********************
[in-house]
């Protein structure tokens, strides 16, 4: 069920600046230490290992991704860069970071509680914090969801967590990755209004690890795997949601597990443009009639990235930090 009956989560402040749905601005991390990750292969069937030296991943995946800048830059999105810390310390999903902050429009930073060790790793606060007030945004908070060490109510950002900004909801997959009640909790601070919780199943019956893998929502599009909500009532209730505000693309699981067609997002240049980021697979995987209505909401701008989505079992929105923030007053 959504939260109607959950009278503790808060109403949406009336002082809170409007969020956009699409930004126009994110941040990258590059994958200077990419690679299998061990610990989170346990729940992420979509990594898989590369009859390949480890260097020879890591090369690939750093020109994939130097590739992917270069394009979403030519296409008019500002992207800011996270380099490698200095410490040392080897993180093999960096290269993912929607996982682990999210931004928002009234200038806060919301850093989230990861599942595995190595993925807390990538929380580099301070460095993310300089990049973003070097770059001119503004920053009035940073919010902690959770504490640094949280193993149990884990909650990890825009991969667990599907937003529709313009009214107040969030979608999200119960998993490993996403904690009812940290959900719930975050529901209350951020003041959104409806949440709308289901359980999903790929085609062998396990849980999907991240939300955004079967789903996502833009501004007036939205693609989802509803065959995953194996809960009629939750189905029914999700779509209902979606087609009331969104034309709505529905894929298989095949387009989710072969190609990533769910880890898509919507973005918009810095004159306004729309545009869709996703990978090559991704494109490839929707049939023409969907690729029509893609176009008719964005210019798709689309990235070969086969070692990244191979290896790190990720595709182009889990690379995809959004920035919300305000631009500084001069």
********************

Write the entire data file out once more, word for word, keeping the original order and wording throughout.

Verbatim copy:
[in-house]
């Protein structure tokens, strides 16, 4: 069920600046230490290992991704860069970071509680914090969801967590990755209004690890795997949601597990443009009639990235930090 009956989560402040749905601005991390990750292969069937030296991943995946800048830059999105810390310390999903902050429009930073060790790793606060007030945004908070060490109510950002900004909801997959009640909790601070919780199943019956893998929502599009909500009532209730505000693309699981067609997002240049980021697979995987209505909401701008989505079992929105923030007053 959504939260109607959950009278503790808060109403949406009336002082809170409007969020956009699409930004126009994110941040990258590059994958200077990419690679299998061990610990989170346990729940992420979509990594898989590369009859390949480890260097020879890591090369690939750093020109994939130097590739992917270069394009979403030519296409008019500002992207800011996270380099490698200095410490040392080897993180093999960096290269993912929607996982682990999210931004928002009234200038806060919301850093989230990861599942595995190595993925807390990538929380580099301070460095993310300089990049973003070097770059001119503004920053009035940073919010902690959770504490640094949280193993149990884990909650990890825009991969667990599907937003529709313009009214107040969030979608999200119960998993490993996403904690009812940290959900719930975050529901209350951020003041959104409806949440709308289901359980999903790929085609062998396990849980999907991240939300955004079967789903996502833009501004007036939205693609989802509803065959995953194996809960009629939750189905029914999700779509209902979606087609009331969104034309709505529905894929298989095949387009989710072969190609990533769910880890898509919507973005918009810095004159306004729309545009869709996703990978090559991704494109490839929707049939023409969907690729029509893609176009008719964005210019798709689309990235070969086969070692990244191979290896790190990720595709182009889990690379995809959004920035919300305000631009500084001069």